Genter won 15 per cent of the vote for the Greens in the Mt Albert electorate at the general election while competing against highly popular Labour leader Jacinda Ardern, well above the Greens' overall result of 6.3 per cent. Davidson won 7.2 per cent of the party vote in Tamaki Makaurau.

Some within Labour and NZ First were concerned that the three-party coalition was already vulnerable to being called disjointed, and that the more unpredictable Davidson would be more likely to create instability.

Davidson has campaigned on her ability to criticise Labour more openly because unlike Genter she is not a minister. That could even extend to attending rallies in protest against the Government. She singles out a moratorium on deep-sea oil exploration and fracking as one area she would take Labour to task over.

Genter has also said it would be crucial for the Greens to have an independent voice in Parliament if it was to survive, though she has promised not to criticise Labour in her portfolio areas – health, women's affairs and transport.

Davidson, who previously worked at the Human Rights Commission and on domestic violence issues, is believed to have slightly more support than Genter in the co-leader race, which is voted on by party members. But the Greens membership have made surprise decisions before, picking rookie James Shaw as co-leader in 2015 and non-MP Russel Norman in 2006.

Davidson's Maori heritage and activist background appeal to the party's base, and she would complement the more centrist, business-friendly Shaw. She is seen as a natural replacement for Turei, who quit as co-leader in August after admitting to defrauding Work and Income while on a benefit 20 years ago.

"Obviously there are some similarities, and I'm very proud of being the reason I'm in politics," Davidson said.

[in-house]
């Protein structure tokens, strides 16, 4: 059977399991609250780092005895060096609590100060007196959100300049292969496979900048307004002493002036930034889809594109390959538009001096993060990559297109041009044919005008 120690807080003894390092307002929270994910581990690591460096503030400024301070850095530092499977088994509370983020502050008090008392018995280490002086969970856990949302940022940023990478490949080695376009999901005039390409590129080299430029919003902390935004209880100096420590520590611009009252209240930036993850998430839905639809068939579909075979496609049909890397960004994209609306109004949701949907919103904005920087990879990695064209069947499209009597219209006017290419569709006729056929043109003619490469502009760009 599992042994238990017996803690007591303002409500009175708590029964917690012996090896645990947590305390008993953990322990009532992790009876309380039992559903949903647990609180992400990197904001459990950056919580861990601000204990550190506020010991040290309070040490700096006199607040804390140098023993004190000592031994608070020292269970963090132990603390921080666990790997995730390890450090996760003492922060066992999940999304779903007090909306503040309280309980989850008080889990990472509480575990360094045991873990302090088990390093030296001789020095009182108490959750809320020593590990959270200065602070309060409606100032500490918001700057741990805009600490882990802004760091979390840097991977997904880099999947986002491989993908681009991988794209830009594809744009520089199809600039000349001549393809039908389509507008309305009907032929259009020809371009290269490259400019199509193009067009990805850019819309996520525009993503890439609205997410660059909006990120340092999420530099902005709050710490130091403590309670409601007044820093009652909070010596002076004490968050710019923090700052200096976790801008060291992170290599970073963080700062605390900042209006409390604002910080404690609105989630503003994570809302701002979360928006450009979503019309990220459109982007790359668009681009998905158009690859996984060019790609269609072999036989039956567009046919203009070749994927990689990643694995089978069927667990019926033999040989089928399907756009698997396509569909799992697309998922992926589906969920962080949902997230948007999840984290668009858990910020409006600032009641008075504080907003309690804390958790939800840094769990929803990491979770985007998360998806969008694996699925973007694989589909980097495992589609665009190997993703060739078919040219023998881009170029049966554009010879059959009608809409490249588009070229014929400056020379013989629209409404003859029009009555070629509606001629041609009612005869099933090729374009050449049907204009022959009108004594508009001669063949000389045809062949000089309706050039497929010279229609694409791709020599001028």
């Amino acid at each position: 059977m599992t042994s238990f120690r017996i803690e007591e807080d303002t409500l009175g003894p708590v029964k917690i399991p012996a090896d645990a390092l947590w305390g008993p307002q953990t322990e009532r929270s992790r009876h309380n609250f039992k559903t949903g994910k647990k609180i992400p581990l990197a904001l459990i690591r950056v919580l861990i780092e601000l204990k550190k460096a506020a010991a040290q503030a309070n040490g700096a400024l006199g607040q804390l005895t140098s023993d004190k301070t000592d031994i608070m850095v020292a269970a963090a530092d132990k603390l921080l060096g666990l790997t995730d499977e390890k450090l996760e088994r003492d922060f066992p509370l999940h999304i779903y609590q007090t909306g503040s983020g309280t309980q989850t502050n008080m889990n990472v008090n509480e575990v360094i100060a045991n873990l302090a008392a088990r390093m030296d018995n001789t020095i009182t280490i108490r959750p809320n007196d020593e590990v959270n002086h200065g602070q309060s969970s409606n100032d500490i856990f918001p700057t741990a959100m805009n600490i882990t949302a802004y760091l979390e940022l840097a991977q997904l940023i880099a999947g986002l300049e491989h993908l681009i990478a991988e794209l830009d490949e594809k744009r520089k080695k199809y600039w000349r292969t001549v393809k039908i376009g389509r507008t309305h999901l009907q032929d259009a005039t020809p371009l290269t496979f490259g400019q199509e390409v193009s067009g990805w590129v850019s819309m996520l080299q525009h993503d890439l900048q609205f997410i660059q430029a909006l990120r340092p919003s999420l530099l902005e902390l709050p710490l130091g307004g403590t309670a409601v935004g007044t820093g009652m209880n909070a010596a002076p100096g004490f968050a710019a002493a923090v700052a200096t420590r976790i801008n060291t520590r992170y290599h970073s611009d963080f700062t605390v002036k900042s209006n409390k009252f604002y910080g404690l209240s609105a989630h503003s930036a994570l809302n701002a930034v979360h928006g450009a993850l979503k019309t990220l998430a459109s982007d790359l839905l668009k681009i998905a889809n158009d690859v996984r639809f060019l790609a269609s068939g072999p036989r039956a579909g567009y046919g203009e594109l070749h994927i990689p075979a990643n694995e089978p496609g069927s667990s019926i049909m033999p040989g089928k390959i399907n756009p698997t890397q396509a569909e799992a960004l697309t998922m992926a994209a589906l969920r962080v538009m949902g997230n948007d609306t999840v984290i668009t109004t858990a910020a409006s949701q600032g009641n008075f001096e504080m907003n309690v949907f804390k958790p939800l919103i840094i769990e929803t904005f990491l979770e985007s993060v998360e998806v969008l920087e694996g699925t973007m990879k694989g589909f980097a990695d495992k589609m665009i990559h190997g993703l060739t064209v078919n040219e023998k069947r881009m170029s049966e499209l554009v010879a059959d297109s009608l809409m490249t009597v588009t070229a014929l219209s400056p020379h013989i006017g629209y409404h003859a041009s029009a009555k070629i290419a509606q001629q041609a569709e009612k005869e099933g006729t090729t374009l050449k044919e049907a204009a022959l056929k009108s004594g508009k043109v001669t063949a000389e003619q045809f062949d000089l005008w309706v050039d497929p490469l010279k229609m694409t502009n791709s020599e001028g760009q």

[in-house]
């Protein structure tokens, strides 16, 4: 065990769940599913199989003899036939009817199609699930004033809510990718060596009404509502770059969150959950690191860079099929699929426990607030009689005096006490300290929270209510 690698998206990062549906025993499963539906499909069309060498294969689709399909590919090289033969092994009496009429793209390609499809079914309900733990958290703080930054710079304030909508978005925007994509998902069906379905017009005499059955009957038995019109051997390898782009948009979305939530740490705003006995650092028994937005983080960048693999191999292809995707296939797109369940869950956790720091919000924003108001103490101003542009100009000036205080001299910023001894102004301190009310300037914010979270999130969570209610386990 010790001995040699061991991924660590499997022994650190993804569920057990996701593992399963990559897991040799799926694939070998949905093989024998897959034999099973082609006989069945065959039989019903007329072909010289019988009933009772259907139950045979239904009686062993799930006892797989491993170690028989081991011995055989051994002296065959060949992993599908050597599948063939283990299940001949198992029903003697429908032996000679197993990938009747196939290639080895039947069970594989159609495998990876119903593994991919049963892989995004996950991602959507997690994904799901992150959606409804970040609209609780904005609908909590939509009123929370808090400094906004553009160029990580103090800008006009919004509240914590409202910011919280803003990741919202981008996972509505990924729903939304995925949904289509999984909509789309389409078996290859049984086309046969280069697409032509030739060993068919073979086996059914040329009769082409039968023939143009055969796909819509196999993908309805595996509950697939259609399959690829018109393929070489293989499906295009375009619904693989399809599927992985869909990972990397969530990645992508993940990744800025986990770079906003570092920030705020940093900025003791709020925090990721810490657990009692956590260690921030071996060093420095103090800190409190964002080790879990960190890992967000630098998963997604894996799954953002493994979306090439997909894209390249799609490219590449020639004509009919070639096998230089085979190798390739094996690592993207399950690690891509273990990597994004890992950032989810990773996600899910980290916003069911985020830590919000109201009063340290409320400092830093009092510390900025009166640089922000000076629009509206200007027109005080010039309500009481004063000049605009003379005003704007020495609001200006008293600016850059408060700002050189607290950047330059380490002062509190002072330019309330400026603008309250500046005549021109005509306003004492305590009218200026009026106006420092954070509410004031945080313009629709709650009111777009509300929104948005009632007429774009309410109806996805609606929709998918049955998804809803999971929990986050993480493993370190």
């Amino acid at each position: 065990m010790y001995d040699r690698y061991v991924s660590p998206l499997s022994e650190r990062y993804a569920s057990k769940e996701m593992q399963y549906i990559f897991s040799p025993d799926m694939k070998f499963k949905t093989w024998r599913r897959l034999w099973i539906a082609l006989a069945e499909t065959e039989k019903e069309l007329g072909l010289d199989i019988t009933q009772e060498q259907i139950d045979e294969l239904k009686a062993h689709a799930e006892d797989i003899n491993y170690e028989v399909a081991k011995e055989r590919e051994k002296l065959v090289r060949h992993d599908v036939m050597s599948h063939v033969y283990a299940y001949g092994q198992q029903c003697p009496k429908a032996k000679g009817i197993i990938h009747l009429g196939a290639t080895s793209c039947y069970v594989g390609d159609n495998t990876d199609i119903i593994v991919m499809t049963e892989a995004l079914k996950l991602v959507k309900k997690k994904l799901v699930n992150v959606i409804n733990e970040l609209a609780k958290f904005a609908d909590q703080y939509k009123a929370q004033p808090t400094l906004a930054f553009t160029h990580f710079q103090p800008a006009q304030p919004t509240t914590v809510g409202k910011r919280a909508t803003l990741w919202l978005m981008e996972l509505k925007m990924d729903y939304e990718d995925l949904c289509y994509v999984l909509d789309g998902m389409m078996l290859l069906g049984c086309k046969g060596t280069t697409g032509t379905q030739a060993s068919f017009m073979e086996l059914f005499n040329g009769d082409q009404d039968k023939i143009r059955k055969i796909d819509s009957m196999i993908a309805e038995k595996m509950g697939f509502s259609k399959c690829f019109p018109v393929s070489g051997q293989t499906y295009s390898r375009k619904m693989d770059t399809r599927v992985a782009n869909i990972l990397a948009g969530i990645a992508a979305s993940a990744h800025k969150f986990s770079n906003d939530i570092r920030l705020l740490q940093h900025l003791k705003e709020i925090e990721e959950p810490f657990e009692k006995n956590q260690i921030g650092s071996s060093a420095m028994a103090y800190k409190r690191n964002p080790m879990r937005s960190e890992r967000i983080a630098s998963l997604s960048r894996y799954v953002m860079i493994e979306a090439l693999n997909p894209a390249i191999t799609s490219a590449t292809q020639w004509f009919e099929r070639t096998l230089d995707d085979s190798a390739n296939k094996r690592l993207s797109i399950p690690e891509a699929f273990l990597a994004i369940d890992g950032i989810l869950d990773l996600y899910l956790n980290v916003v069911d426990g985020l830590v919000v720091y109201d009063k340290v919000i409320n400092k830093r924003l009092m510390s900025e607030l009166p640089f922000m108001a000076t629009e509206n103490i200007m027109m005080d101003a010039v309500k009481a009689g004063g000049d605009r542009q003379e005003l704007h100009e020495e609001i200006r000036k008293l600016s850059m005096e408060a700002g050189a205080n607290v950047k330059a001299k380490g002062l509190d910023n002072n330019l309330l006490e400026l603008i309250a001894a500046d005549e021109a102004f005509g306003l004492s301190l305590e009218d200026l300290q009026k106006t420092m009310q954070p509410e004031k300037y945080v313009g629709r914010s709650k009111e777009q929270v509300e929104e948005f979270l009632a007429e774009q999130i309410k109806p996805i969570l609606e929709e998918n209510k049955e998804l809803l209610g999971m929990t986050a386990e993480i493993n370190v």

"But I'm also my own woman. I have a different activist background and will be bringing a whole different style of leadership to the Green Party if I am elected."

Green sources downplayed concerns about Davidson being a rogue member of the coalition. There were limits to how much she could shake up the Green Party, they said.

The Greens agreed with Labour during coalition negotiations last year that the new co-leader could not be used as an excuse to renegotiate their agreement or any policies.

Both Davidson and Genter say they oppose the Labour-Greens' fiscal rules, which set strict limits for debt reduction and spending and were used to calm fears about the two parties' economic credentials during the election campaign.

"If you look at what we are need to change to truly address the social, environmental and economic system we are operating in, we can't be putting up arbitrary measures on GDP, spending and Crown debt," Davidson said.

But she would not go as far as insisting that they be scrapped at the next election.

"I would be happy to open up the discussion for the caucus and the party, and work with James on that."

Out of the two co-leader candidates, Genter has been the more successful campaigner. She is also seen as having broader appeal beyond the Green Party, similarly to Shaw.

Genter won 15 per cent of the vote for the Greens in the Mt Albert electorate at the general election while competing against highly popular Labour leader Jacinda Ardern, well above the Greens' overall result of 6.3 per cent. Davidson won 7.2 per cent of the party vote in Tamaki Makaurau.